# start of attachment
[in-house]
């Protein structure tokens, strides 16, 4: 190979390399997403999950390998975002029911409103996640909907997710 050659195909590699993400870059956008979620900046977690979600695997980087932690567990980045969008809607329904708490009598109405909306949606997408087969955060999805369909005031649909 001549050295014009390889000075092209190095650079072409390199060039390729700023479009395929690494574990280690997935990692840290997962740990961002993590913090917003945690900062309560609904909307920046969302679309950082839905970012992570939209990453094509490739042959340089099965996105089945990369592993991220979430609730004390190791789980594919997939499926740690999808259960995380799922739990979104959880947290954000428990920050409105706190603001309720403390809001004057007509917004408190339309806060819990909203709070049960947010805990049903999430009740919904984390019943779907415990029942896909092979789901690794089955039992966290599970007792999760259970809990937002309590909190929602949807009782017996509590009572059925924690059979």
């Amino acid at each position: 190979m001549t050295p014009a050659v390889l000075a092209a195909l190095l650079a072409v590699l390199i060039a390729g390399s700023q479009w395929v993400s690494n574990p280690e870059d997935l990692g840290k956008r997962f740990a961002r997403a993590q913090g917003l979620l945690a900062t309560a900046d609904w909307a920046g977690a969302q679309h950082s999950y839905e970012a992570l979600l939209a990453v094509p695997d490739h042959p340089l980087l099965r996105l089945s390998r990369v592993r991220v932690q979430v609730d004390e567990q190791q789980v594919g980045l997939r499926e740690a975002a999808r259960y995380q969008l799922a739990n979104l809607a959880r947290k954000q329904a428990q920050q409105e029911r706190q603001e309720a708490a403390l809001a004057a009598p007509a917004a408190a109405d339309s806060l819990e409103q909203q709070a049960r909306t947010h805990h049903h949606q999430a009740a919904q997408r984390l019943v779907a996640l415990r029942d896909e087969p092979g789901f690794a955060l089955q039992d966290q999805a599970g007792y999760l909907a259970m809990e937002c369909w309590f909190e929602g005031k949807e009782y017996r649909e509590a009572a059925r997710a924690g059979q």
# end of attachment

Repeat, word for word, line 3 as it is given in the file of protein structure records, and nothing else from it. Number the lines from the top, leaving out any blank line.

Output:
């Amino acid at each position: 190979m001549t050295p014009a050659v390889l000075a092209a195909l190095l650079a072409v590699l390199i060039a390729g390399s700023q479009w395929v993400s690494n574990p280690e870059d997935l990692g840290k956008r997962f740990a961002r997403a993590q913090g917003l979620l945690a900062t309560a900046d609904w909307a920046g977690a969302q679309h950082s999950y839905e970012a992570l979600l939209a990453v094509p695997d490739h042959p340089l980087l099965r996105l089945s390998r990369v592993r991220v932690q979430v609730d004390e567990q190791q789980v594919g980045l997939r499926e740690a975002a999808r259960y995380q969008l799922a739990n979104l809607a959880r947290k954000q329904a428990q920050q409105e029911r706190q603001e309720a708490a403390l809001a004057a009598p007509a917004a408190a109405d339309s806060l819990e409103q909203q709070a049960r909306t947010h805990h049903h949606q999430a009740a919904q997408r984390l019943v779907a996640l415990r029942d896909e087969p092979g789901f690794a955060l089955q039992d966290q999805a599970g007792y999760l909907a259970m809990e937002c369909w309590f909190e929602g005031k949807e009782y017996r649909e509590a009572a059925r997710a924690g059979q």